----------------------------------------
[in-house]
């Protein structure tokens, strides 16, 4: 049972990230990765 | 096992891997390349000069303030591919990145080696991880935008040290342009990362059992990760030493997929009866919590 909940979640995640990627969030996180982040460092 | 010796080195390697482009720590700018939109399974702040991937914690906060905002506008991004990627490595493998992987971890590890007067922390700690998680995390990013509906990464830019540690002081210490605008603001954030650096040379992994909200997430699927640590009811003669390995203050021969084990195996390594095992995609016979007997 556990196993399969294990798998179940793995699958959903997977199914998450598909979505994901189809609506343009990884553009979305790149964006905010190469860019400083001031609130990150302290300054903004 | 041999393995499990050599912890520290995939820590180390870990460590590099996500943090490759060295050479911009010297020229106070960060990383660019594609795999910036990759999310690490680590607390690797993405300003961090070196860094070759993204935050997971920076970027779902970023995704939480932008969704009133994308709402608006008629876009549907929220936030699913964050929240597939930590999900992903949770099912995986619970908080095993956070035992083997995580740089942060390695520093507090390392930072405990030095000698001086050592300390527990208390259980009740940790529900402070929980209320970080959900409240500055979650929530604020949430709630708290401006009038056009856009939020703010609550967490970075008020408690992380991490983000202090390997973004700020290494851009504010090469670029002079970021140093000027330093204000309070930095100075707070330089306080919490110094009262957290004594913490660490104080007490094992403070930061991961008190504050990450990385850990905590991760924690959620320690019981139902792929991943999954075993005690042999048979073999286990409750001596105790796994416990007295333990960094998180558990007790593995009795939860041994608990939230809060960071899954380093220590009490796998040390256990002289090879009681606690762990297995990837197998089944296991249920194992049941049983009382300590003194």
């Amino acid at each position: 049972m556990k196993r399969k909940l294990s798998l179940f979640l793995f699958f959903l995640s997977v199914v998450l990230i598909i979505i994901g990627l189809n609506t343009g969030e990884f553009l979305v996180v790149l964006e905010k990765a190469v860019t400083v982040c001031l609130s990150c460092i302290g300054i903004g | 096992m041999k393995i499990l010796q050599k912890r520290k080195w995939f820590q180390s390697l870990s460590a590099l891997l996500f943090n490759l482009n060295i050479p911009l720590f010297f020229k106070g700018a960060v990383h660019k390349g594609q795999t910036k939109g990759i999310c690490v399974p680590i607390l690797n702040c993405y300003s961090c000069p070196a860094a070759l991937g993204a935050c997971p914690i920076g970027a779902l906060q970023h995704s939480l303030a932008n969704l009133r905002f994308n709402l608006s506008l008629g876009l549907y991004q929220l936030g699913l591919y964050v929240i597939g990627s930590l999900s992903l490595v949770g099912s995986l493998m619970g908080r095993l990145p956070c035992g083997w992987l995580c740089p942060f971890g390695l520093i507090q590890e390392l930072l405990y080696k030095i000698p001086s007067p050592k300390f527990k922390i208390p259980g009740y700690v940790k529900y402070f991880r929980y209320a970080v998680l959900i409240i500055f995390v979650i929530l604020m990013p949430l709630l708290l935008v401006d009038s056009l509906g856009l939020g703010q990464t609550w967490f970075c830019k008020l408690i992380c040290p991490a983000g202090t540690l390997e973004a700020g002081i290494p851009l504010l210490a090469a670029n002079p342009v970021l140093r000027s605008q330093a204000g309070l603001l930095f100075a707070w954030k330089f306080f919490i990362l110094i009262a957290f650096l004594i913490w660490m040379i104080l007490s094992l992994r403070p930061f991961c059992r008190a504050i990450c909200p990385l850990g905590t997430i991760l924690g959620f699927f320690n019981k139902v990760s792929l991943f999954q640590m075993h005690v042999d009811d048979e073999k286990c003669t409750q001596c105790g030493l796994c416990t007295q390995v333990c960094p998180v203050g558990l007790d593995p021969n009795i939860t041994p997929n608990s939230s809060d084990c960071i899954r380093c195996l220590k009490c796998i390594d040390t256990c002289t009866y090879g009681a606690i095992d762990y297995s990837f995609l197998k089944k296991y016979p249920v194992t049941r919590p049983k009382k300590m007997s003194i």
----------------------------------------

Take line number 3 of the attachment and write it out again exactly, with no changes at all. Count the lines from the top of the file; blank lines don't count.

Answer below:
């Amino acid at each position: 049972m556990k196993r399969k909940l294990s798998l179940f979640l793995f699958f959903l995640s997977v199914v998450l990230i598909i979505i994901g990627l189809n609506t343009g969030e990884f553009l979305v996180v790149l964006e905010k990765a190469v860019t400083v982040c001031l609130s990150c460092i302290g300054i903004g | 096992m041999k393995i499990l010796q050599k912890r520290k080195w995939f820590q180390s390697l870990s460590a590099l891997l996500f943090n490759l482009n060295i050479p911009l720590f010297f020229k106070g700018a960060v990383h660019k390349g594609q795999t910036k939109g990759i999310c690490v399974p680590i607390l690797n702040c993405y300003s961090c000069p070196a860094a070759l991937g993204a935050c997971p914690i920076g970027a779902l906060q970023h995704s939480l303030a932008n969704l009133r905002f994308n709402l608006s506008l008629g876009l549907y991004q929220l936030g699913l591919y964050v929240i597939g990627s930590l999900s992903l490595v949770g099912s995986l493998m619970g908080r095993l990145p956070c035992g083997w992987l995580c740089p942060f971890g390695l520093i507090q590890e390392l930072l405990y080696k030095i000698p001086s007067p050592k300390f527990k922390i208390p259980g009740y700690v940790k529900y402070f991880r929980y209320a970080v998680l959900i409240i500055f995390v979650i929530l604020m990013p949430l709630l708290l935008v401006d009038s056009l509906g856009l939020g703010q990464t609550w967490f970075c830019k008020l408690i992380c040290p991490a983000g202090t540690l390997e973004a700020g002081i290494p851009l504010l210490a090469a670029n002079p342009v970021l140093r000027s605008q330093a204000g309070l603001l930095f100075a707070w954030k330089f306080f919490i990362l110094i009262a957290f650096l004594i913490w660490m040379i104080l007490s094992l992994r403070p930061f991961c059992r008190a504050i990450c909200p990385l850990g905590t997430i991760l924690g959620f699927f320690n019981k139902v990760s792929l991943f999954q640590m075993h005690v042999d009811d048979e073999k286990c003669t409750q001596c105790g030493l796994c416990t007295q390995v333990c960094p998180v203050g558990l007790d593995p021969n009795i939860t041994p997929n608990s939230s809060d084990c960071i899954r380093c195996l220590k009490c796998i390594d040390t256990c002289t009866y090879g009681a606690i095992d762990y297995s990837f995609l197998k089944k296991y016979p249920v194992t049941r919590p049983k009382k300590m007997s003194i």